You’ve heard the old saying, “Don’t put all of your eggs in one basket,” right? These wise words can and should be applied to social media marketing (in this humble Australian’s opinion).
In 2019, it’s pretty clear that many brands are over-indexing on Facebook and Instagram as the key social media platforms underpinning their entire social and digital media strategies. I believe this approach leaves brands exposed and susceptible to platform and algorithm changes. Essentially, they’re at the mercy of Facebook (who, as I’m sure you know, owns Instagram). One tweak, one algorithm update, and engagement, traffic, performance, and ROI can be greatly affected. What’s been a winning approach for years, may no longer yield the results brands are used to experiencing.
It’s time for brands to diversify the social media platforms they occupy. Take a step back and ask yourself, where are my audiences hanging out, what are their key demographics, what are their habits? And, based on the results, would it make more sense to connect with these audiences via YouTube, Pinterest, Reddit, Imgur, Twitch, LinkedIn or Twitter? If so, then now’s the time for a pilot test to evaluate the validity of these platforms for your brand.
One response could be to focus more on your owned properties, which are inherently less susceptible to environment changes, such as your website, microsite or blog. Spending time conducting SEO to get the audience to your site, running some SEM campaigns or even trying out a newsletter/email campaign might yield more promising results than you originally anticipated. Owned properties are still very much alive and well, and millions of individuals are visiting them every day.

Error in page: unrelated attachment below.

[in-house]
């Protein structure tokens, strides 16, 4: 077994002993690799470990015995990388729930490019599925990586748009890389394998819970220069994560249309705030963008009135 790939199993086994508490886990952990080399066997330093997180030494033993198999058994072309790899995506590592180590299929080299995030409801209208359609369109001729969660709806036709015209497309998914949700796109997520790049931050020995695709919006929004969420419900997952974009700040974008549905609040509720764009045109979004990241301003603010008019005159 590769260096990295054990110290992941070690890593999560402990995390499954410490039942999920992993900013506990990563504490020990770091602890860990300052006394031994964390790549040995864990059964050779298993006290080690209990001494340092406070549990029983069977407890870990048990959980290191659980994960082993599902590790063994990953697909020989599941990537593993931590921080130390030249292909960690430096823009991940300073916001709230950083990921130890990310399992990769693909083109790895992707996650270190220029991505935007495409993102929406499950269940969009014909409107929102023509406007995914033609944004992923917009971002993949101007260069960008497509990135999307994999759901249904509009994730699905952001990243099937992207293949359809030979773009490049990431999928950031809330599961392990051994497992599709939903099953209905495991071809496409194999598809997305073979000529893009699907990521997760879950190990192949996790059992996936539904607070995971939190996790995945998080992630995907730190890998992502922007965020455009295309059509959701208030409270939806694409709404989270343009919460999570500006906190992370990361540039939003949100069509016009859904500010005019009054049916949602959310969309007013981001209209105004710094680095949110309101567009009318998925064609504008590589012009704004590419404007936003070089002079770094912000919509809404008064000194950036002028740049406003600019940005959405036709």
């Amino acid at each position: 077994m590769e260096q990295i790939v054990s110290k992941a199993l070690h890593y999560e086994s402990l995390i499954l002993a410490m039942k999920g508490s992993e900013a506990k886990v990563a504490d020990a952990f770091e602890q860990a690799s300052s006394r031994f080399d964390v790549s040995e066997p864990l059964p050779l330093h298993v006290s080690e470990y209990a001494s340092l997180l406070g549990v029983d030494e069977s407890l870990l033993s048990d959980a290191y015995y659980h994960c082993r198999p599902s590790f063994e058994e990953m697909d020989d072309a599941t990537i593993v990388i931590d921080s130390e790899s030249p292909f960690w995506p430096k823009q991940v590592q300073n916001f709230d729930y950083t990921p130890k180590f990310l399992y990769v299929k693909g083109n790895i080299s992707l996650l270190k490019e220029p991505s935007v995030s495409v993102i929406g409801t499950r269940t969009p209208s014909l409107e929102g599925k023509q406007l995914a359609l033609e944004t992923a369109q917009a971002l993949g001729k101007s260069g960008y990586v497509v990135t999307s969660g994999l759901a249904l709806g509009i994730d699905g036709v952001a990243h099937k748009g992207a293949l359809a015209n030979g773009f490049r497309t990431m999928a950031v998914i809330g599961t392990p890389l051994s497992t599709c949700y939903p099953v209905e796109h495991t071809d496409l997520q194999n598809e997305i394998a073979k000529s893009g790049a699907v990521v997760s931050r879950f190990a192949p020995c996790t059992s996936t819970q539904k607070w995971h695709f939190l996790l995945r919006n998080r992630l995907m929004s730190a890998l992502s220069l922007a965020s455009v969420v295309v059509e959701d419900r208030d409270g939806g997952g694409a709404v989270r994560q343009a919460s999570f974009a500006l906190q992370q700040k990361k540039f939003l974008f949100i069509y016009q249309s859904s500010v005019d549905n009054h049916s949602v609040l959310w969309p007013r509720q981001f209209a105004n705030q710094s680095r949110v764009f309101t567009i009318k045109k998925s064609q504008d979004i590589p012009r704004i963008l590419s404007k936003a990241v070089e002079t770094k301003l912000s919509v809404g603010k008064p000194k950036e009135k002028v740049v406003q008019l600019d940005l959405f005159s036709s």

Are your customers/audiences truly only reachable via Facebook and Instagram? Then why not increase the number of accounts that distribute your message? No, I don’t mean set up bots or multiple accounts, we’re talking about training and empowering your workforce to share your brand’s messages and tell you brand’s story across their social channels. You’ve now gone from one account to potentially hundreds all combining to drive better results. With an engaged workforce, changes in platform algorithm, reach and engagement metrics aren’t going to have such a dramatic effect.
By employing a combination of platforms, you’re able to hedge your bets. It’s not advised to spread your resources too thin and start channels for the sake of it, but spreading some of your (social media) risk out across multiple platforms where it makes sense and where resources afford is a smart tactic.
This strategy allows you to connect with new audiences, discover untapped markets, compete in less competitive environments, gain valuable market intel and product feedback—all of which drives ROI and improved business results. Let’s not forget that more platforms means more data, which allows you to understand more about the content habits of your target audience and overall effectiveness of your creative.
Facebook and Instagram can still play a vital role in your social media strategy, but remember, the digital world is a wild one. There’s no telling when today’s hot social platform will become tomorrow’s MySpace.